China, the world's second-largest economy, currently finds itself in a state of deep distress. Wall Street Journal, a prominent American financial publication, has brought to light the downfall of China's once-thriving growth model, which had flourished over four decades. The Journal's comprehensive Sunday analysis delves into this issue, highlighting that the concerning signs extend beyond China's bleak economic statistics and permeate even the distant provinces.
A Shift to Slower Growth Era
Economists are now predicting that China is poised to enter an era characterized by notably sluggish growth. This outlook is further compounded by the challenges posed by unfavorable demographics and an ever-widening divide between China and the United States, along with its allied nations. These growing disparities present a significant threat to foreign investments and trade partnerships that have been integral to China's economic trajectory.
Impact on India's Economy: A Mixed Bag
The repercussions of China's economic slowdown and the ensuing specter of deflation are likely to cast a mixed impact on India's economy. On the one hand, the weakening Chinese economic landscape forecasts decreased demand for Indian exports. This, in turn, raises concerns about the potential negative effects on India's growth prospects. However, there's a contrasting effect as well – a devalued yuan would render Indian imports more cost-effective. This affordability could potentially stimulate heightened domestic consumption within India.
Beyond Economic Weakness: The End of an Era?
The gravity of the situation transcends the boundaries of a mere economic downturn. Observers and analysts are beginning to posit that what is unfolding could signify not just a temporary period of economic frailty but rather the gradual dimming of an era marked by prolonged prosperity. The financial daily strongly asserts, "Now the (economic) model is broken," signifying a significant paradigm shift currently underway.
Adam Tooze, a distinguished history professor specializing in economic crises at Columbia University, offers a profound perspective. He characterizes the ongoing situation as a dramatic gearshift in the annals of economic history. Tooze remarks, "We're witnessing a gearshift in what has been the most dramatic trajectory in economic history," as quoted by The Wall Street Journal.
Stark Debt Reality and Recognition
A comprehensive report serves to outline an alarming trend – China's total debt, spanning governmental and state-owned corporate sectors, has surged to nearly 300 percent of the nation's GDP as of the year 2022. This trajectory far surpasses even the debt levels recorded within the United States. This figure is a substantial escalation from the less than 200 percent recorded in 2012, according to data provided by the Bank for International Settlements.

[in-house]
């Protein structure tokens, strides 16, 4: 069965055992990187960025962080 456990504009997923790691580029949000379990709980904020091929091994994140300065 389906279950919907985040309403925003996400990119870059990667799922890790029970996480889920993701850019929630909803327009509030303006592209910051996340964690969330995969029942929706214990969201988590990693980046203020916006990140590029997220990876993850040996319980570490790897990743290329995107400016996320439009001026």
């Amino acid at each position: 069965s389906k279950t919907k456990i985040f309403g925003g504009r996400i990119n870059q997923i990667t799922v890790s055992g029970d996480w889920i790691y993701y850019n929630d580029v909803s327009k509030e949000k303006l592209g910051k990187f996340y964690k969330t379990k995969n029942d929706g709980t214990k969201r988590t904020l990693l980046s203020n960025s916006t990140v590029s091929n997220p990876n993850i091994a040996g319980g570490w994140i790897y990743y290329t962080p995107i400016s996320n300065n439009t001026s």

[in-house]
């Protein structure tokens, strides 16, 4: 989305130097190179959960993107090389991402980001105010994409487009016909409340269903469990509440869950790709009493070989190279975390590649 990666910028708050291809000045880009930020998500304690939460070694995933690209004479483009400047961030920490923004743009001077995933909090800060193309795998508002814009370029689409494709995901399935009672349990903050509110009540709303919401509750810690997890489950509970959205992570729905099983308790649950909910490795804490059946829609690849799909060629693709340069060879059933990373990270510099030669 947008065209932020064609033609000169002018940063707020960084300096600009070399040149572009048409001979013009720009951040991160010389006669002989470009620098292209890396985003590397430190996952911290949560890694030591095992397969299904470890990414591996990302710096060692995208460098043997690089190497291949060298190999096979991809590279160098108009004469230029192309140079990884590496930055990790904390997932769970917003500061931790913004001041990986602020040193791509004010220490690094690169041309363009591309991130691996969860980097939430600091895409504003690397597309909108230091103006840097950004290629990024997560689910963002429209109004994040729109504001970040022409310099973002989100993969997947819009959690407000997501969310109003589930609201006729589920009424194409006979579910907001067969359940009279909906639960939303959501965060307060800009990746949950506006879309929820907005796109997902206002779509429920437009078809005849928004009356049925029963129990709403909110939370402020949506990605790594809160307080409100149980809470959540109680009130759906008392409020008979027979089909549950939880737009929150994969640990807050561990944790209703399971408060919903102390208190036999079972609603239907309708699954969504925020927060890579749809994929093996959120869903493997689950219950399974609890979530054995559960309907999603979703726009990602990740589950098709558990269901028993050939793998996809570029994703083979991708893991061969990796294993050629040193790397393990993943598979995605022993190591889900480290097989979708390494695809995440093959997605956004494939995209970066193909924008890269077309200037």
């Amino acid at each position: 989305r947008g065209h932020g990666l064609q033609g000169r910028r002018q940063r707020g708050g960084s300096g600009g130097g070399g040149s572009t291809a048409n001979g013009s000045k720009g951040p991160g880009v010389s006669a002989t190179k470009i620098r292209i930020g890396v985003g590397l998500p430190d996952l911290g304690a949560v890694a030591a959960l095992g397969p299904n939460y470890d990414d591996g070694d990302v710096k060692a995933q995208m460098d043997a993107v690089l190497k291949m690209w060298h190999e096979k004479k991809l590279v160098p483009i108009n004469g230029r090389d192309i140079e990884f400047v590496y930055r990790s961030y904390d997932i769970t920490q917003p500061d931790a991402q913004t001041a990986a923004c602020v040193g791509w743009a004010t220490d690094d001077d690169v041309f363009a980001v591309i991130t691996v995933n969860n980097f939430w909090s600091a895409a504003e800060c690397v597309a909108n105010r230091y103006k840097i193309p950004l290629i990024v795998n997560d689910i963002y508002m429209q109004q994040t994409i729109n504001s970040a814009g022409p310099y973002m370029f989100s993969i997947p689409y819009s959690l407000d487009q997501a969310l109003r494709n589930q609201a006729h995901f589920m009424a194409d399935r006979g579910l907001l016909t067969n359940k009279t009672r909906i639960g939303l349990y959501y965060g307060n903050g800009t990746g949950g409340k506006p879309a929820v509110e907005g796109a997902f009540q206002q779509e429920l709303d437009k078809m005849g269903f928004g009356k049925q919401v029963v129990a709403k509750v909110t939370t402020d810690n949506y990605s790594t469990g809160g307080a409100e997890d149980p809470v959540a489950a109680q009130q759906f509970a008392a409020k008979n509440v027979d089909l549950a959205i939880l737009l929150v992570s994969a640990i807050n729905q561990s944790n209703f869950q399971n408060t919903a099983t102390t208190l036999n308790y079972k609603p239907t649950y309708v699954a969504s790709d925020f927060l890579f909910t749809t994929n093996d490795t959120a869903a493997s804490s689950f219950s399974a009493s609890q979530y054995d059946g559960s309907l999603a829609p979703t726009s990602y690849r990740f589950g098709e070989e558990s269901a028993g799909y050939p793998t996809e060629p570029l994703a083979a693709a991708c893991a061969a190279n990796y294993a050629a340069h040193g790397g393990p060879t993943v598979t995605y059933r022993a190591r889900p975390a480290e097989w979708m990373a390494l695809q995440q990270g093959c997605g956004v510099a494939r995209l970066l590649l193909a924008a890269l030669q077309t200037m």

Within the corridors of power in Beijing, senior officials have come to acknowledge that the growth model which had steered China's progress for decades has now reached its threshold. A noteworthy incident includes a pointed speech by none other than Chinese President Xi Jinping himself. Addressing a new generation of party leaders, he openly criticized the dependence on borrowing as a means to fuel construction and thereby expand economic activities. President Xi warned against the folly of clinging to outdated approaches, asserting, "You can't walk the old path with new shoes."
Policy Response for Economic Revival
Despite these acknowledgments, it appears that President Xi Jinping's administration has been slow to enact substantial shifts away from the longstanding growth model. The most recent statistics indicate that China's gross domestic product (GDP) experienced year-on-year growth of 5.5 percent in the first half of 2023. The National Bureau of Statistics (NBS) reported these figures in June. NBS data further reveals that China's GDP reached a remarkable 59.3 trillion yuan (equivalent to about 8.3 trillion US dollars) in the initial half of the year. The second quarter saw an even higher year-on-year GDP expansion of 6.3 percent, as reported by China's official media, which cited the NBS as the source.
Taking a proactive stance to rekindle economic momentum, China recently announced a reduction in its one-year loan prime rate (LPR) by ten basis points. This reduction brings the rate down from 3.55 percent to a new level of 3.45 percent. Notably, this move marks the second reduction of this kind within the current year. Meanwhile, the five-year rate remains static at 4.20 percent. These measures are a deliberate attempt to rejuvenate economic growth within China, the world's second-largest economy, following a trajectory reminiscent of the steps taken by the United States.